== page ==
As for the Malays, Mahathir made very sure that they remained docile by keeping them dependent on government aid. The more dependent they were, the less they leaned towards the palace in times of crisis. That allowed the Mahathirists to deprive the rulers of say and Chinese capitalists to reign supreme. But it wasn’t until 1988 that our rulers realised just how determined Mahathir was to rid UMNO of aristocratic influence.

When Tengku Razaleigh Hamzah posed a challenge to Mahathir’s leadership, the latter ran rings around the judiciary in ways that got UMNO deregistered by the Registrar of Societies (RoS). That effectively buried the spirit of UMNO that the late Sultan Sir Ibrahim Al Masyhur of Johor inspired in 1946. When the late Sultan’s grandson saw how Mahathir denied Razaleigh and his supporters entry into UMNO baru – a surrogate concern that replaced UMNO – it became clear to him that the Prime Minister had no regard for anything the rulers had to say.

Once established, Mahathir erected multiple barricades to keep the aristocrats from climbing the party’s rungs. Apart from Dato’ Seri Najib Tun Razak – whose rise could not be contained owing to the debt of gratitude Mahathir ‘owed’ Razak – the new UMNO was in every sense an anti-aristocracy with vested interests in Mahathirist ventures. By the time the grand old man left office in 2003, the party was a sorry compromise between reform-leaning supporters of Dato’ Seri Anwar Ibrahim and corrupt cabals that thrived on bribes.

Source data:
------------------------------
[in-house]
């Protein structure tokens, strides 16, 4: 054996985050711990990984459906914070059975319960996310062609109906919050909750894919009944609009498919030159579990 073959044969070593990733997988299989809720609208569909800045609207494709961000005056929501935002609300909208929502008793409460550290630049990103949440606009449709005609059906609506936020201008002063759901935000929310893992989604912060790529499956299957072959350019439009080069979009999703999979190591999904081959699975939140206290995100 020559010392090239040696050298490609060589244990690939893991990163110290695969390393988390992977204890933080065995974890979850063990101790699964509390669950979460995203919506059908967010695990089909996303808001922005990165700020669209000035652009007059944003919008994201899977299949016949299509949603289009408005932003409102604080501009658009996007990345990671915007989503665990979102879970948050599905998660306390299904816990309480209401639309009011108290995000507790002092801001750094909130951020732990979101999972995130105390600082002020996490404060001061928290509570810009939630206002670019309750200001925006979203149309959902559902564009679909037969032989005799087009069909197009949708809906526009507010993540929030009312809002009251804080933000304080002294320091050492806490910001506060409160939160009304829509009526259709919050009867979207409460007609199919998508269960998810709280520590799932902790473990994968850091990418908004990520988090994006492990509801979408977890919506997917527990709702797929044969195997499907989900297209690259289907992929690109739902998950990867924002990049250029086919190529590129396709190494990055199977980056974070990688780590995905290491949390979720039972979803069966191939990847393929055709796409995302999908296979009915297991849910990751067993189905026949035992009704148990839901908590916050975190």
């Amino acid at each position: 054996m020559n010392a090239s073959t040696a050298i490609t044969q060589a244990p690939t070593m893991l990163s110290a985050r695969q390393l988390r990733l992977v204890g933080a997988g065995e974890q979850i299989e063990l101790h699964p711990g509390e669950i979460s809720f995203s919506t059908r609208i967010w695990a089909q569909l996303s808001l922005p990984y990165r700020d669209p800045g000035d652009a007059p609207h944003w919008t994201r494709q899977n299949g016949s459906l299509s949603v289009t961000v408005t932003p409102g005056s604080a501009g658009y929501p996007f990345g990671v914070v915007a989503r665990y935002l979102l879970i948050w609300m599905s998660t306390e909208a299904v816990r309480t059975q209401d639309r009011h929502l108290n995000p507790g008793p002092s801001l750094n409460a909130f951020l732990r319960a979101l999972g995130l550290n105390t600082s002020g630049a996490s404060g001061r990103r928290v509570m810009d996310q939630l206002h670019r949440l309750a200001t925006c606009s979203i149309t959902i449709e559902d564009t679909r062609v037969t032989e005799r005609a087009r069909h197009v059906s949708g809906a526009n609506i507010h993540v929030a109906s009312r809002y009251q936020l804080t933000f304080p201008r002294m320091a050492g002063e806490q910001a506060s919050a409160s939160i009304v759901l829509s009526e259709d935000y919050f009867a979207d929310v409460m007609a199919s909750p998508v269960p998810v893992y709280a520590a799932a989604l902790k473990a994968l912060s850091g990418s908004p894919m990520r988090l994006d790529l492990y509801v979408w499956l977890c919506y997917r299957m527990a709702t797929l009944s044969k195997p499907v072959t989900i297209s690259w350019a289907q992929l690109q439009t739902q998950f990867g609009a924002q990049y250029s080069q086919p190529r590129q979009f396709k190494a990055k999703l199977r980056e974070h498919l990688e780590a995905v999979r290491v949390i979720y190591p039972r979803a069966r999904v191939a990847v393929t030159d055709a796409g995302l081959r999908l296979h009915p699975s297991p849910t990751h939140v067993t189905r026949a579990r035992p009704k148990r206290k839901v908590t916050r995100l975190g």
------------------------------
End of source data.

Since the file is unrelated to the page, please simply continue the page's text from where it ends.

Enter Najib Razak.

True to his late father’s ways, Najib made every effort to weave UMNO’s conscience back through the fabric of aristocracy by actively seeking consultations with Palaces. That explains why he found it necessary to have an audience with Sultan Mizan Zainal Abidin back when the Terengganu executive was smothered in crisis. The Prime Minister recognised the ruler’s role as the state’s constitutional head and preferred that the latter decided who got to run the executive. That, in essence, is the spirit of Razak that Mahathir spent 22 years ‘exorcising’ from UMNO.

Thanks to Najib, the UMNO of today bears a lot more semblance to Ibrahim’s UMNO than did Mahathir’s anti-aristocratic dictatorship. With the son of Razak, the Malays can rest assured that their cultural identity stands strong at the vanguard of Malaysian politics and is in no way threatened by the Chinese. Should, however, the former premier be allowed to lead government once more, the Malays can kiss their special privileges goodbye as DAP Chinamen rule the country by proxy and relegate the Malay identity to bottomless pits.

So what makes you think she will fend off attempts by the DAP to destroy the Monarchical Institution?